Two days later, we made the 30-minute trek to an Albany drive-thru testing center. Stephanie and Erik drove in one vehicle, and I followed closely behind in another. It took a lot of courage to crank that car. Which is a reminder that courage looks a lot different in a global pandemic.
My author friend Annie Downs often reminds me that courage is not competitive. It’s relative only to you. Whenever we display small acts of courage, there’s a tendency to name a freedom fighter or recount the story of a firefighter who rescued a child from a burning building. It’s a way of minimizing whatever action for us looks most courageous in the moment. Instead, Annie has challenged me to stop comparing and be my “best brave.”
We’re all having to do a lot of hard things right now, which require exerting courage in microdoses. The bravest thing you can do might be getting out of bed and making eggs. It might be pretending you’re semi-competent at homeschooling your 8-year-old. It might mean trying your best to answer our teenager’s question about why bad things happen. Or it might mean giving yourself permission to release the tears you’ve been holding back because you’re trying to appear strong for your spouse, partner, or kids. For me, in that moment, my “best brave” was simply putting the car into drive.
The entrance to the testing center was nothing more than a few government-issued SUVs and a gaggle of soldiers in tan camouflage fatigues holding signs that shouted in all-caps, “KEEP YOUR WINDOWS UP.” My blood pressure began to spike as my car grinded to a stop. A masked health-care worker approached my vehicle to cross-check the information on my driver’s license, which was pressed against the tightly sealed window. Once my identity was verified, they waved me through.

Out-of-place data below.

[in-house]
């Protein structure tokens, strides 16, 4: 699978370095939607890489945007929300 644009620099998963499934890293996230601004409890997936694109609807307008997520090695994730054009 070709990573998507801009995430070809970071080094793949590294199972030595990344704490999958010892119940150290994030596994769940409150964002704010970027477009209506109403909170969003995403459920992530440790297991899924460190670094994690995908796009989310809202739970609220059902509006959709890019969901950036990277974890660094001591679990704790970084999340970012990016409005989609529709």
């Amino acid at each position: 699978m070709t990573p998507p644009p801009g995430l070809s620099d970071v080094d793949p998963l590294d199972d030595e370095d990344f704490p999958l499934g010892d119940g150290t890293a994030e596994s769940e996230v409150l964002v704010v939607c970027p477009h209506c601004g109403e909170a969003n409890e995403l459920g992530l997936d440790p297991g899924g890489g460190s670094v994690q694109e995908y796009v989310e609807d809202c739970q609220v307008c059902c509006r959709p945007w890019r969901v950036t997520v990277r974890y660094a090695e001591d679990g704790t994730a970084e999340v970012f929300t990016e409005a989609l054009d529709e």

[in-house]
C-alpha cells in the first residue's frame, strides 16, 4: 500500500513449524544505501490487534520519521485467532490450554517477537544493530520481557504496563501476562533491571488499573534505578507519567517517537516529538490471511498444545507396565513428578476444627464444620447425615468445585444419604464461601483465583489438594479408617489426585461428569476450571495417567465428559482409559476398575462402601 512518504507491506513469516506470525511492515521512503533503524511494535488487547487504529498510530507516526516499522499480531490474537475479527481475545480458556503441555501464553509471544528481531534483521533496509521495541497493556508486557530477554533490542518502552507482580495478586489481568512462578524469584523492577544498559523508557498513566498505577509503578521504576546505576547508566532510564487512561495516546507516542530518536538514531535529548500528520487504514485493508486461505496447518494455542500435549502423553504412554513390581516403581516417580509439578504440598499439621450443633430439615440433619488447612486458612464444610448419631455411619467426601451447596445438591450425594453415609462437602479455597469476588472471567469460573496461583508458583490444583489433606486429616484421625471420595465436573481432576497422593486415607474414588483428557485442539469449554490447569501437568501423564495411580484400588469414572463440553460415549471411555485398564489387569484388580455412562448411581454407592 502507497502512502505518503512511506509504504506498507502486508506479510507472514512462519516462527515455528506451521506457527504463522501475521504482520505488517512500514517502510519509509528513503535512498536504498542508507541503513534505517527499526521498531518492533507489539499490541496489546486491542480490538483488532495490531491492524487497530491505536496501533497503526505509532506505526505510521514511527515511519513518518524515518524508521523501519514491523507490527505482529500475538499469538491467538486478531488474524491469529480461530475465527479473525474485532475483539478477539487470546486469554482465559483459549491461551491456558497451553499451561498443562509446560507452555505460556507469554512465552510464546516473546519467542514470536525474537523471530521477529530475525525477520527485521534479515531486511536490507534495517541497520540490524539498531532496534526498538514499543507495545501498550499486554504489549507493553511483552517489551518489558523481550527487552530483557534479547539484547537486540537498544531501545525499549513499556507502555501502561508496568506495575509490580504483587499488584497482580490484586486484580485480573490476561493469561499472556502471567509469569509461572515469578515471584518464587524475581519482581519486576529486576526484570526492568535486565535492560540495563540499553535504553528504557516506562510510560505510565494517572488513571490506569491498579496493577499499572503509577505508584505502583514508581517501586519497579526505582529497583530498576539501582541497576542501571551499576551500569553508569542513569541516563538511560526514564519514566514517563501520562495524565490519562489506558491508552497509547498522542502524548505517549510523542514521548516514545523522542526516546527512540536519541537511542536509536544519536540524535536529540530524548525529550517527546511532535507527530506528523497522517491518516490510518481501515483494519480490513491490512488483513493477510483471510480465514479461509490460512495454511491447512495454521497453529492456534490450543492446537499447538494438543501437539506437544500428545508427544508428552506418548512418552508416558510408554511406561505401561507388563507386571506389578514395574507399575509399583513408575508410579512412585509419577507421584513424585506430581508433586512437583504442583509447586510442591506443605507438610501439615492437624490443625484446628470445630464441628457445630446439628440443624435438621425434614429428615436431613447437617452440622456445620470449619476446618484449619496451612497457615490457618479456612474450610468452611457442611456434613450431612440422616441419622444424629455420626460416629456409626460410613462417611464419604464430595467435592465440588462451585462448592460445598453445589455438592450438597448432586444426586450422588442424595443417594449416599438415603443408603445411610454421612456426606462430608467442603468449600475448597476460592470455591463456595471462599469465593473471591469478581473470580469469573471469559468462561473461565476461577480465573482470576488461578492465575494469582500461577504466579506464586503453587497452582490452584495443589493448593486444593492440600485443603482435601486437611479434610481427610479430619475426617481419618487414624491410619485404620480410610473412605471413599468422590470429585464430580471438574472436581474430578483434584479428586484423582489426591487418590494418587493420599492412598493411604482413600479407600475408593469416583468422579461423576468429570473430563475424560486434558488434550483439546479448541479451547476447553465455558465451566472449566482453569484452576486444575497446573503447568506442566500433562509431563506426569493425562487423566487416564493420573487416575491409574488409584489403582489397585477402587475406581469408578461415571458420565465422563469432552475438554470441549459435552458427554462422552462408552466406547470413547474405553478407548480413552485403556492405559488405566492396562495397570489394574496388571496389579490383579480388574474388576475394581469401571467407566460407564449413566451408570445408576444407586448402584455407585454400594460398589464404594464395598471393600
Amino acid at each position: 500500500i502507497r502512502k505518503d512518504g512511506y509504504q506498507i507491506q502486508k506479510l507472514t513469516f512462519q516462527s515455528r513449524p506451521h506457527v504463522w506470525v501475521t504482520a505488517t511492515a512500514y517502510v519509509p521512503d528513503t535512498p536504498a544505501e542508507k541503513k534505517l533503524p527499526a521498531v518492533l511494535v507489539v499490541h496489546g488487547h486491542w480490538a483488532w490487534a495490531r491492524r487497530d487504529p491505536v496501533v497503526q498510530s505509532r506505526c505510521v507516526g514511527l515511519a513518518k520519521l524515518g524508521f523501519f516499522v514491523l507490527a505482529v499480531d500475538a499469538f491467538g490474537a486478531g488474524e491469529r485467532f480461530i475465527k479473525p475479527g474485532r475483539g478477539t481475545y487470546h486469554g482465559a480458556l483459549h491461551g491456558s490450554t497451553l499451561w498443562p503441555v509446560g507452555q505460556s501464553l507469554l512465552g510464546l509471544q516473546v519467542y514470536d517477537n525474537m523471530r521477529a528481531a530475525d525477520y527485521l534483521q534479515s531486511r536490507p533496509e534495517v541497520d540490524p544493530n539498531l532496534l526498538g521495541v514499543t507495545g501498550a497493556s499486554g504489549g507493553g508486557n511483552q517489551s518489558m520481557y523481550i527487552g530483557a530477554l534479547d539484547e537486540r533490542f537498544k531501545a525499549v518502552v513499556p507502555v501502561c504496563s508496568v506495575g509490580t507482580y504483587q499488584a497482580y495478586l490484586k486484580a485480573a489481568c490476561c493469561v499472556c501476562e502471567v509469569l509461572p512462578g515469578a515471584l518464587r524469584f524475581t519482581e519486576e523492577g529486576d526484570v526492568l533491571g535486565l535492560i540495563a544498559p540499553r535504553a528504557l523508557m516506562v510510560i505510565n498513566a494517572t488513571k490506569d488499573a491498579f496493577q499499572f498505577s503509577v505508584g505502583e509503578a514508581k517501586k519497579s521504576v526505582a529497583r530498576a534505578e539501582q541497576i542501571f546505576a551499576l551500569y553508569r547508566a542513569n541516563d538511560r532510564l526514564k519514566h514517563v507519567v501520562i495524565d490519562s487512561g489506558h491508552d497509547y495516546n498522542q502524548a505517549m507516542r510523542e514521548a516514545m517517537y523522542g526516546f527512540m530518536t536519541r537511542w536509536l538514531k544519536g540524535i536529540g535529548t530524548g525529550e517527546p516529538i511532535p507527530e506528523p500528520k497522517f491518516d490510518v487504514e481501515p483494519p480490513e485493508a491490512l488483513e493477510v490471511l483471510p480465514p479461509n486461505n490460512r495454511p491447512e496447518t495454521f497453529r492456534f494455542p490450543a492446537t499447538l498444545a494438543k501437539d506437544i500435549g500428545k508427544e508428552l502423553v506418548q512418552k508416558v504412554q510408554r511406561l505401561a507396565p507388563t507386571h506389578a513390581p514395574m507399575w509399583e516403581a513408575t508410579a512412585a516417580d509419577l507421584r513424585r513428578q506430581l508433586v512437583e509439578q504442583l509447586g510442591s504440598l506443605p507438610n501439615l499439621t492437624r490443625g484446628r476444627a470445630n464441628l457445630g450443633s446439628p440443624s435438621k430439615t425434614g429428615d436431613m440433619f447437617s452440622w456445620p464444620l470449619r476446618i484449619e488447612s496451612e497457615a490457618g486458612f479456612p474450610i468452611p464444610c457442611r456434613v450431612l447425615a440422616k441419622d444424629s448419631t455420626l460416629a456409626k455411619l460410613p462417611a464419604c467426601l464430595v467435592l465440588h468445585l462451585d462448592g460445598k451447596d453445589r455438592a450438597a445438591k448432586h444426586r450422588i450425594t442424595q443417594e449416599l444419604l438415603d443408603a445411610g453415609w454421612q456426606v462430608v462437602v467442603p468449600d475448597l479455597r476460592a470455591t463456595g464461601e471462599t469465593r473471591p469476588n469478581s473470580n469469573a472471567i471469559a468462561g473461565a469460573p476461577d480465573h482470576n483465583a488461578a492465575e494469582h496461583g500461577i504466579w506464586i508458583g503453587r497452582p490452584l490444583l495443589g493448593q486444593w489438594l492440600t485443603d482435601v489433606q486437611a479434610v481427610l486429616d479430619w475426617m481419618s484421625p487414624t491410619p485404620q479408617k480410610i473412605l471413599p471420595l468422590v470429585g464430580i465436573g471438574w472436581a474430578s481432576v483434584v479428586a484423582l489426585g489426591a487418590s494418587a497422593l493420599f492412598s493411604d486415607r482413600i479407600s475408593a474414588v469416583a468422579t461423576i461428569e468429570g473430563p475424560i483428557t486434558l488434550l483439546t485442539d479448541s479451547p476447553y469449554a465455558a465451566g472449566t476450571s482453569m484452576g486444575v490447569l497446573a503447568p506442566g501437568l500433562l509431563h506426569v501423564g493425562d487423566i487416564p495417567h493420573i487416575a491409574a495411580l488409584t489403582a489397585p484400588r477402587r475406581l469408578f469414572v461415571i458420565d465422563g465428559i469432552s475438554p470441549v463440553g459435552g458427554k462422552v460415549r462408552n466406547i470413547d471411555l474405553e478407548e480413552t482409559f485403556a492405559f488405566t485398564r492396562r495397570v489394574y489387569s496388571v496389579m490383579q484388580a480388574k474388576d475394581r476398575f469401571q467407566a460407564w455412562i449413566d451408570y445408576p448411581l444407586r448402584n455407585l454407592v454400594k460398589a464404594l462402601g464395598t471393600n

I then snaked between rows of plastic orange cones, passing through military checkpoints by turns. At last, I neared a small makeshift tent city, dotted with white-tarped structures and government-issued SUVs with blacked-out windows. Soldiers directed the vehicle into four parallel lanes like a mega car-wash in the suburbs.
My stomach churned as my wet hands fondled the leather steering wheel. To my right, a middle-aged man with grayish skin coughed viciously, his head snapping forward with each expulsion. To my left, a woman who I estimated to be at least 60 years old sobbed for reasons I don’t want to consider. Her eyes met mine, and like a wave, her unbridled emotion invaded my cabin.
It’s funny how witnessing one human display emotion—even if that human is a total stranger—can grant you permission to release your own. I’ve never met CNN host Erin Burnett or the widow of a coronavirus victim that Burnett interviewed earlier this month. But when those two women choked back their tears on air, it gave me permission to cry alongside them. When a friend of mine who is on immunosuppressants to control his HIV confessed his terror at catching COVID-19, I felt free to disclose my fears to him, too. A pop-up center where people are being tested for a life-threatening virus is a cauldron of emotion, and mine threatened to boil over too.
“I’m bordering on a panic attack, and I don’t know why,” I texted to Stephanie.
“Same. I’m really sorry that you’re alone,” she responded.
“It helps that I can see your car. I feel like crying for some reason,” I replied.
“Me too,” Stephanie typed back. “It’s real now.”